We formed state corporations in various industries, which monopolized markets. I give an example with the road industry: in 1.5 years monopolizing contracts in road construction increased threefold – by 300%. It means that the same companies always win in road construction as if there are no others.

Applying No. 223 Federal Law on Public Procurement, when state-run corporations procure, and their turnover reaches dozens of trillion Rubles, the saving – the difference between the starting price and the contract price – is less than 1%. What does it mean? It means that corporations imitate heavy activity; in reality they do nothing to cut down the costs per unit, and triple the price to purchase fuel, electric power and other goods. In some cases FAS sees a tariff bid, that consumers must pay for, when a tariff combines 500 bottles of wine and ladies’ diamond jewellery. Many situations are simply absurd.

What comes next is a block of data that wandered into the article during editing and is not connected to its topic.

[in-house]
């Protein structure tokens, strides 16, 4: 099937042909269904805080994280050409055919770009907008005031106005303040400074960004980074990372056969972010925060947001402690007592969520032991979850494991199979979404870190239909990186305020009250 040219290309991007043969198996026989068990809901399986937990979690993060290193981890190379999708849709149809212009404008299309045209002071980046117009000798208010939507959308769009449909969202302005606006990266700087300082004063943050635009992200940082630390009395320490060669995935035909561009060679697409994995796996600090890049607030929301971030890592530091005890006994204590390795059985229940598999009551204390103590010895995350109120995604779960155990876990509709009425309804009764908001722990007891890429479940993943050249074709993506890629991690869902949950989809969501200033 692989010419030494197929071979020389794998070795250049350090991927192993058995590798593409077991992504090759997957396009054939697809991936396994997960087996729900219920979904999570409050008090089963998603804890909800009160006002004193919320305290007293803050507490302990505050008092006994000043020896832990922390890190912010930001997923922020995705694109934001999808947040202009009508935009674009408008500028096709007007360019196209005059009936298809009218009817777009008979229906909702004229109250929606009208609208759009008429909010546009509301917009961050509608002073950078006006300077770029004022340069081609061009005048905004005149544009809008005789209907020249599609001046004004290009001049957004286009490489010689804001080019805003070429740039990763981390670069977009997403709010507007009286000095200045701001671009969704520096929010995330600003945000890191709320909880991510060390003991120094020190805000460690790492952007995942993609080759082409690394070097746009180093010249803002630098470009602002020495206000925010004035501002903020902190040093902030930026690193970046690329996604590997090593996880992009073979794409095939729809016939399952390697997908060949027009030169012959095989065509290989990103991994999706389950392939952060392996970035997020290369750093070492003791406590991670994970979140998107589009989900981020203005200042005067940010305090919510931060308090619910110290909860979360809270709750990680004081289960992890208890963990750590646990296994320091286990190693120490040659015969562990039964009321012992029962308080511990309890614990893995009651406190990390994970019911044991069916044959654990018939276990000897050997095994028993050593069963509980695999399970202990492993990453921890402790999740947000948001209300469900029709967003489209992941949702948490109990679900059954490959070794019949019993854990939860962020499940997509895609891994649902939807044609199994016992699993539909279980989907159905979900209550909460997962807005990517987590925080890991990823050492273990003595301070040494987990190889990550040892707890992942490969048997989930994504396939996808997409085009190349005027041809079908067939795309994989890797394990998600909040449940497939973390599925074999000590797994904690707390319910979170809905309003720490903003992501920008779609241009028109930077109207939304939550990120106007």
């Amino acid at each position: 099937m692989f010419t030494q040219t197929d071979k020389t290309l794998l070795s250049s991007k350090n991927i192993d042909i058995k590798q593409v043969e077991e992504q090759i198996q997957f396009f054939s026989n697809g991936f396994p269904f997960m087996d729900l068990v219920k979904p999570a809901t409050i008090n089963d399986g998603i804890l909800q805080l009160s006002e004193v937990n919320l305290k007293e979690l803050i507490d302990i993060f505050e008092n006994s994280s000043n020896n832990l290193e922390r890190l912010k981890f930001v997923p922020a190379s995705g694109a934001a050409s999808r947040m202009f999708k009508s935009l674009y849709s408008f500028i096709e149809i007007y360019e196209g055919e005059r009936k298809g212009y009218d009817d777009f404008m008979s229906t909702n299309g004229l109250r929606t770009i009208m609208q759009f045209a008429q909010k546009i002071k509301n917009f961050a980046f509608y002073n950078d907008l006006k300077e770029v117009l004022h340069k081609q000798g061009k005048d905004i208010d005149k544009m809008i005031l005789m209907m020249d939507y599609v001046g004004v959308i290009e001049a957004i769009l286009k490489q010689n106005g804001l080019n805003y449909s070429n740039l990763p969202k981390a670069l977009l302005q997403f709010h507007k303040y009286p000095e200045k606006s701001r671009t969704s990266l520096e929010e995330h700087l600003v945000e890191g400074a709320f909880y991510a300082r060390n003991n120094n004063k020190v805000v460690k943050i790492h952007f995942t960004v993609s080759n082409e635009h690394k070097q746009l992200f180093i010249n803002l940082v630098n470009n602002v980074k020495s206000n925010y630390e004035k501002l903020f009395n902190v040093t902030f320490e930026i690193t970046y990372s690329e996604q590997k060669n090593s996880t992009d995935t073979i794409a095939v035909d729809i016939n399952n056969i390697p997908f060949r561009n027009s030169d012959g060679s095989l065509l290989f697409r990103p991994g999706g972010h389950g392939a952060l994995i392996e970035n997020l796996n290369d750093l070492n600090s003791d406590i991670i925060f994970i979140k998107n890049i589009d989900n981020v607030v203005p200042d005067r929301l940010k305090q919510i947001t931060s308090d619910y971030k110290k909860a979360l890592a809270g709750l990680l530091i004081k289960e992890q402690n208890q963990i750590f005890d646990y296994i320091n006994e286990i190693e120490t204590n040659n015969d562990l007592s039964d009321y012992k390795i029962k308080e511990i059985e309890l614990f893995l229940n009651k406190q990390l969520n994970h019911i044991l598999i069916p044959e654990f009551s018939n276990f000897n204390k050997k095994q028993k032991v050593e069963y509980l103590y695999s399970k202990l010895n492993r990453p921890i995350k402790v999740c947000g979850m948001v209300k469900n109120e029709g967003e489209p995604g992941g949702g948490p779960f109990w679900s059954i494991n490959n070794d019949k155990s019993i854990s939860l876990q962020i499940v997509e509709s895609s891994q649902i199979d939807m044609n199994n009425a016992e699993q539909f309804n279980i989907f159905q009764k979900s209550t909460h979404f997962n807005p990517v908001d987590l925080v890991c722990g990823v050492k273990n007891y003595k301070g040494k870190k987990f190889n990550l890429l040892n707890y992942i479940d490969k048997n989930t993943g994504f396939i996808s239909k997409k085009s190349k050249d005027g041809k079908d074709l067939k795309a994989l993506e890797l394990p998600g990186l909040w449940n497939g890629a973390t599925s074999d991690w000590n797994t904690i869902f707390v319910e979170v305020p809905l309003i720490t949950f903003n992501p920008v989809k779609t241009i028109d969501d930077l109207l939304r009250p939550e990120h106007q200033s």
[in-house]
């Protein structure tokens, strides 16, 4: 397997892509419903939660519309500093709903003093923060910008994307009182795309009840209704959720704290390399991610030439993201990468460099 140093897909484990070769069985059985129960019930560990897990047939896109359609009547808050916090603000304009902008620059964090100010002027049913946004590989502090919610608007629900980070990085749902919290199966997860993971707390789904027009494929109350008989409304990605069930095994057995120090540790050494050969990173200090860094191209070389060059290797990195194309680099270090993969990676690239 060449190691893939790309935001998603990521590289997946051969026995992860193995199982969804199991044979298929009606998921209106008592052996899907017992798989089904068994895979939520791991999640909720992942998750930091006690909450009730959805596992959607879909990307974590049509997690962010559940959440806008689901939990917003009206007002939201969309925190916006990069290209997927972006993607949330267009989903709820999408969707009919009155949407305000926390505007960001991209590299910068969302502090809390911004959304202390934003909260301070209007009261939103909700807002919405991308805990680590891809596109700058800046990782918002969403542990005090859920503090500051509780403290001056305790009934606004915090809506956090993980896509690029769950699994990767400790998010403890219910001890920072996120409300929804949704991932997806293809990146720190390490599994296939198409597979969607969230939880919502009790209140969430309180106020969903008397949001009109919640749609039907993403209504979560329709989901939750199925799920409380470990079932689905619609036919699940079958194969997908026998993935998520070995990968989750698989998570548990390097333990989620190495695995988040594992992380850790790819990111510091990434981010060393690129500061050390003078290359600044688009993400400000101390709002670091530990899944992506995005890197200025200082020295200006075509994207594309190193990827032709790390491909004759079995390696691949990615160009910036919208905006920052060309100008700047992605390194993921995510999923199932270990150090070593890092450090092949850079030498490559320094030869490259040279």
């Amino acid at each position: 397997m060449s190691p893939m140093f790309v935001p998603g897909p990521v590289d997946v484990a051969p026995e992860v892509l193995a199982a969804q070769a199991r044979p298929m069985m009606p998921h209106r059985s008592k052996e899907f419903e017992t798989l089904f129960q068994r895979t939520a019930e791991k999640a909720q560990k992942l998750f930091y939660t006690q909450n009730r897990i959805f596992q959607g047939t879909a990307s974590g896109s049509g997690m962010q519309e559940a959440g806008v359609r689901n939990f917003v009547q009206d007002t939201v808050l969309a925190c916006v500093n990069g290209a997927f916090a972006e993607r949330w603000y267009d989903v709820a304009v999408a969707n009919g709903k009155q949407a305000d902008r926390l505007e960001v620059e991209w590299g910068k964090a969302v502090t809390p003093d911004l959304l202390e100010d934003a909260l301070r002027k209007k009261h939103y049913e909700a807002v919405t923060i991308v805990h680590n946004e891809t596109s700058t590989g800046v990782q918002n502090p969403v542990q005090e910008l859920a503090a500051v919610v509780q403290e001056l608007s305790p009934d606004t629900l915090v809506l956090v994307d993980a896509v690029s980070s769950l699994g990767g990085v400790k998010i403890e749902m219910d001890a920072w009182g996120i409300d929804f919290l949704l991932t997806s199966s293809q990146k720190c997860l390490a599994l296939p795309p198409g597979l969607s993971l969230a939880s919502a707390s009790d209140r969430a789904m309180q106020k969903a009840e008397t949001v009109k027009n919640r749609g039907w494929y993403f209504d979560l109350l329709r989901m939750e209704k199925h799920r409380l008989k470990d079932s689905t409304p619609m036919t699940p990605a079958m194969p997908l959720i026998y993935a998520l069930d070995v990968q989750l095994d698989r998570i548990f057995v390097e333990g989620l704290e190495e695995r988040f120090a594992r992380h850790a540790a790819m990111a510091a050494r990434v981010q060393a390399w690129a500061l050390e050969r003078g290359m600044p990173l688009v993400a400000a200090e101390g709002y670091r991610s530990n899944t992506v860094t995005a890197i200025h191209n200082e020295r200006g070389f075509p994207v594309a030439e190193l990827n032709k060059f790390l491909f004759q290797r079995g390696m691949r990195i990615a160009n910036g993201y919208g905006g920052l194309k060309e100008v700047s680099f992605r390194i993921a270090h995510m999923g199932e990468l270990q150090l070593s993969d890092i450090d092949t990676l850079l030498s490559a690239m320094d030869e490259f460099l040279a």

Certainly it is not everywhere. “Rosatom” is a positive example. They have built up an excellent procurement system. The only legal entity that the Federal Antimonopoly Service awarded a merit certificate was “Rosatom” – for success in the public procurement system and developing transparency and openness procedures.  In other corporations the situation remains dramatic, and relevant new packages of amendments should be adopted, etc.

As for private education, private medicine, private companies in the transportation sector – here the situation has been deteriorating in recent years due to objective as well as subjective factors.

Today [29 September 2016] the Chairman of the RF Government has instructed that by March all industries should coordinate with the Ministry for Economic Development and the Federal Antimonopoly Service their competition development programmes. And we will take care of including particular parameters to make sure they are achievable, measurable and controllable. Earlier the programmes were rather general and could simply be ignored. Following the instructions from the Chairman of the RF Government, we will try to create such programmes that it would not be possible to ignore them.